COMBS:  You know, God has blessed me with a talent to be able to communicate and energize and synergize young men and women, and also minorities.  And I wanted to use my talent in a positive way to be able to express the importance of voting, expressing the importance of us exercising the rights that we have.  We‘re a result of the Civil Rights movement, and a lot of things that we benefit from, the freedoms we benefit from, we take for granted as a generation.  And you know, we have the lowest voting turnout, you know, 37 percent.


COMBS:  And—but we have reaped the benefits of a Civil Rights movement, of people that have died for us to have certain rights.  And one of that...

NORVILLE:  But most...


COMBS:  One of that is the right to vote.  So...

NORVILLE:  But most young kids today weren‘t around during the Civil Rights movement.

COMBS:  Yes.

NORVILLE:  So they sort of take it for granted, what a lot of people...

COMBS:  Yes, it‘s like...


COMBS:  It‘s like air.  You know what I‘m saying?  We don‘t really truly appreciate air.  You know what I‘m saying?  And to me, it‘s something that, you know, I‘ve been guilty of, but it‘s something that, you know, we have to step up and handle our responsibilities.

NORVILLE:  The name through which your voter thing is, is Vote or Die.

COMBS:  That‘s the campaign slogan.

NORVILLE:  Yes.  Yes.

COMBS:  You know, Kerry is campaigning for president.  Bush‘s is campaigning for president.  I have a campaign for the people.  And my campaign is to motivate, educate and empower the over 40 million youth and minority voters that are out there that are disenfranchised.  We call them the forgotten ones because politicians don‘t go speak to them.  They don‘t go into their husbands.  You don‘t see politicians going into the south side of Chicago or going into the battered areas of Detroit or Watts or Harlem, you know?  And you don‘t see them going speaking directly to young people, as they speak directly to senior citizens.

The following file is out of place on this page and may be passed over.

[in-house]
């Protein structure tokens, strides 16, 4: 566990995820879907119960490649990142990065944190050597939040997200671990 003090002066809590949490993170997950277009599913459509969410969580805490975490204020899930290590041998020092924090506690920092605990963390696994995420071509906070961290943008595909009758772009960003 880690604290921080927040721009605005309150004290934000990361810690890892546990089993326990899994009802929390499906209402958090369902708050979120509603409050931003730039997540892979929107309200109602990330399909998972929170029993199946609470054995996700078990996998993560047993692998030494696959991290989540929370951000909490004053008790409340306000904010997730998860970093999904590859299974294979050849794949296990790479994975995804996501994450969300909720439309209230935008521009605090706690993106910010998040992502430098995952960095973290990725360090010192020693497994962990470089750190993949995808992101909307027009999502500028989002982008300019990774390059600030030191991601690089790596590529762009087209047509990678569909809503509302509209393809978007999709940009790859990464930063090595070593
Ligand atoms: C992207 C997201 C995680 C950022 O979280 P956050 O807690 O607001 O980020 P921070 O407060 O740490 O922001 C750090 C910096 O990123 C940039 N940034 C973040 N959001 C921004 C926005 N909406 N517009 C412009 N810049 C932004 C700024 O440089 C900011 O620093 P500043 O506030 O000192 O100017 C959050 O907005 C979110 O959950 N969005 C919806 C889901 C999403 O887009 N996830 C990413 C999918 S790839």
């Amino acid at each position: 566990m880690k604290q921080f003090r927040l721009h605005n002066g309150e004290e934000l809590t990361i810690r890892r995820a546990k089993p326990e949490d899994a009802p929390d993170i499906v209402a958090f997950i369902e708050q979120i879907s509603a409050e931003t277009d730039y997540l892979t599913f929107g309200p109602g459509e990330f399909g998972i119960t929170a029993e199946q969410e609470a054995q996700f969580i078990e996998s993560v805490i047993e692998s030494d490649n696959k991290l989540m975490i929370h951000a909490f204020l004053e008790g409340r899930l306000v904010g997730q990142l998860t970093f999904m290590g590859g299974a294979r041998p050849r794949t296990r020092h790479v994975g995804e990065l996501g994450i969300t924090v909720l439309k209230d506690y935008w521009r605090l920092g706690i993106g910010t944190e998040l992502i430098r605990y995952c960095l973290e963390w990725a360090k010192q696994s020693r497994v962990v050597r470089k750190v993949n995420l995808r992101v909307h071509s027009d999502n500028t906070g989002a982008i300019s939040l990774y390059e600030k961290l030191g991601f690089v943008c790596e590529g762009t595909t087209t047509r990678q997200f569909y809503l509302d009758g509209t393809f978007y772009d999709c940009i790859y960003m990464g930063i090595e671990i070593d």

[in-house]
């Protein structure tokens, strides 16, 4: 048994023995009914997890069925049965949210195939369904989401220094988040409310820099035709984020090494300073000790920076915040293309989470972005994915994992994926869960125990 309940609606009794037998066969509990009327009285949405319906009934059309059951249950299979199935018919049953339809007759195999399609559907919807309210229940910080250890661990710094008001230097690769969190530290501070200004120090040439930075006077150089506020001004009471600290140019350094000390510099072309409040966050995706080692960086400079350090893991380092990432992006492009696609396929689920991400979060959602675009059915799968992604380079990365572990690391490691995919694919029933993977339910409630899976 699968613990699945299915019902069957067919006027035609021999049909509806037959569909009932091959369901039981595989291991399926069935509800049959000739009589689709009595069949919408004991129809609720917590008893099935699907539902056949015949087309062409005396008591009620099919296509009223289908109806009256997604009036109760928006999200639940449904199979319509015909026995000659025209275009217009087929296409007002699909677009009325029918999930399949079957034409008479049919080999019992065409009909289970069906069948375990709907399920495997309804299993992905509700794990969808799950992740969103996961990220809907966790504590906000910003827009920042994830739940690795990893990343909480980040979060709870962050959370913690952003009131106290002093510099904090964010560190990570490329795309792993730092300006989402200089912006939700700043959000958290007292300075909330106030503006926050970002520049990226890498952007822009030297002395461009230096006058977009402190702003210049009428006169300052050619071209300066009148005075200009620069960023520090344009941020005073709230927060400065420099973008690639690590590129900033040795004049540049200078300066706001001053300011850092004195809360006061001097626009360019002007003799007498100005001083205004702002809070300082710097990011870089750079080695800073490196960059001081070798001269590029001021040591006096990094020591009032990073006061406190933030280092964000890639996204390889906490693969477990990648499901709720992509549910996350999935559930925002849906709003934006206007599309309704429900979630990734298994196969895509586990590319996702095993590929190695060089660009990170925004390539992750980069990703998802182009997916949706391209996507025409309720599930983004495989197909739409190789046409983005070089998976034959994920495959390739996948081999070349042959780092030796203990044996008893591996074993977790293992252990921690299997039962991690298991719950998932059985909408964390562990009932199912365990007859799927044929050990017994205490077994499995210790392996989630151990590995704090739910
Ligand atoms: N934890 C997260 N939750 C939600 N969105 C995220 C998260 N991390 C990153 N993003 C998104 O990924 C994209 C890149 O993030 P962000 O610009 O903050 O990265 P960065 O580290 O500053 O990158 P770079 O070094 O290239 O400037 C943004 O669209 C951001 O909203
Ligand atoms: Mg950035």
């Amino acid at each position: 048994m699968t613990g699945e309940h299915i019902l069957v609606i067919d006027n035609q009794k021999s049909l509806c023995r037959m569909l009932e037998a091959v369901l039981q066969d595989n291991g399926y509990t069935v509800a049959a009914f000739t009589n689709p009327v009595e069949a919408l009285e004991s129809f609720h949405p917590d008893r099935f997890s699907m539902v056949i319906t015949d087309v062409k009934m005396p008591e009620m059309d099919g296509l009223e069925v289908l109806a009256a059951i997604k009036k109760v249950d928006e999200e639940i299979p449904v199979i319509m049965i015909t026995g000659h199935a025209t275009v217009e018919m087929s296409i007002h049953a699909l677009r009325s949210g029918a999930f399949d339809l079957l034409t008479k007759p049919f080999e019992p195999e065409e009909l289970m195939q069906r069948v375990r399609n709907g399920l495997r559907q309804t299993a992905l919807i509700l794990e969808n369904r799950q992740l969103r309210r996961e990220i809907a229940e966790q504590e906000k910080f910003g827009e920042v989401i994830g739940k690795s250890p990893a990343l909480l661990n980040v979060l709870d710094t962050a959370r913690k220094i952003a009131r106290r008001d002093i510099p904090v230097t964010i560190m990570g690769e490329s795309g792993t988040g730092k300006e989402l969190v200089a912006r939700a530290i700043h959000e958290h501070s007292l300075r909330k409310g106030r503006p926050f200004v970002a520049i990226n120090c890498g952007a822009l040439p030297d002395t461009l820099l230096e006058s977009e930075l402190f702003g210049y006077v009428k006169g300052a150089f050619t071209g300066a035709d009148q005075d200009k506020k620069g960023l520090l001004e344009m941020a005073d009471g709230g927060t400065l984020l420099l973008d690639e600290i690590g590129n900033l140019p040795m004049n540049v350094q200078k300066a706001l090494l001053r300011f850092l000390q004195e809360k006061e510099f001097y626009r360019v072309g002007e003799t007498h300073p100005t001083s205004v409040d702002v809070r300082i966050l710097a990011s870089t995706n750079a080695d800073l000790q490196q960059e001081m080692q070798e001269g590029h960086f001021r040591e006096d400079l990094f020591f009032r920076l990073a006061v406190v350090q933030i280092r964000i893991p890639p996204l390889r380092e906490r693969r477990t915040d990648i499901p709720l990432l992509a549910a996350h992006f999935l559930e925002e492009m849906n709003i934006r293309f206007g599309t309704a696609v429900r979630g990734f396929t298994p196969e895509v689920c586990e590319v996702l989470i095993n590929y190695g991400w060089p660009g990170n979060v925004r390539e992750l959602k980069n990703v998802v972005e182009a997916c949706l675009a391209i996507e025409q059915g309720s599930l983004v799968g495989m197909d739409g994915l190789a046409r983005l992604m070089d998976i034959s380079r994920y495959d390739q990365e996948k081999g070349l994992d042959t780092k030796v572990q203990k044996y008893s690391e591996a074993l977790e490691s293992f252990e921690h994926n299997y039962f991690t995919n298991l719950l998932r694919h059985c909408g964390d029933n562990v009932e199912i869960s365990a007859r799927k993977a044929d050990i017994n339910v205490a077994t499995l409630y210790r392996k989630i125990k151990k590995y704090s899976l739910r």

NORVILLE:  And in the Vote or Die campaign, you had a special that was on MTV, “Choose or Lose, Vote or Die.”

COMBS:  Yes.

NORVILLE:  And one of the things you did in the documentary is you-all went out and talked to the politicians, talked to Senator Clinton, talked to the head of the GOP.

COMBS:  If they wouldn‘t come—if they wouldn‘t come to us, we want to go to them.

NORVILLE:  You went to them.  And I want to roll a clip of that so the folks can hear when they knew they were talking to young people...

COMBS:  Yes.

NORVILLE:  ... how they talked.  It‘s pretty revealing.  Let‘s roll the clip.


COMBS:  ... talk to the people that are disenfranchised, that don‘t believe in the power of their vote.

SEN. HILLARY RODHAM CLINTON (D), NEW YORK:  Every issue that you can imagine has a direct impact on how every young person watching is going to live his or her life.

UNIDENTIFIED MALE:  We are reaching out at the grass roots, trying to bring in new younger voters, especially.

REV. JESSE JACKSON, PUSH/RAINBOW COALITION:  Young people have a power that they simply, P Diddy, have not used.


NORVILLE:  Now, I‘m not the demographic you‘re going for, but I can tell you, nothing that any of those people just said is going to inspire me to vote for either one of the parties!

COMBS:  Yes.  Yes.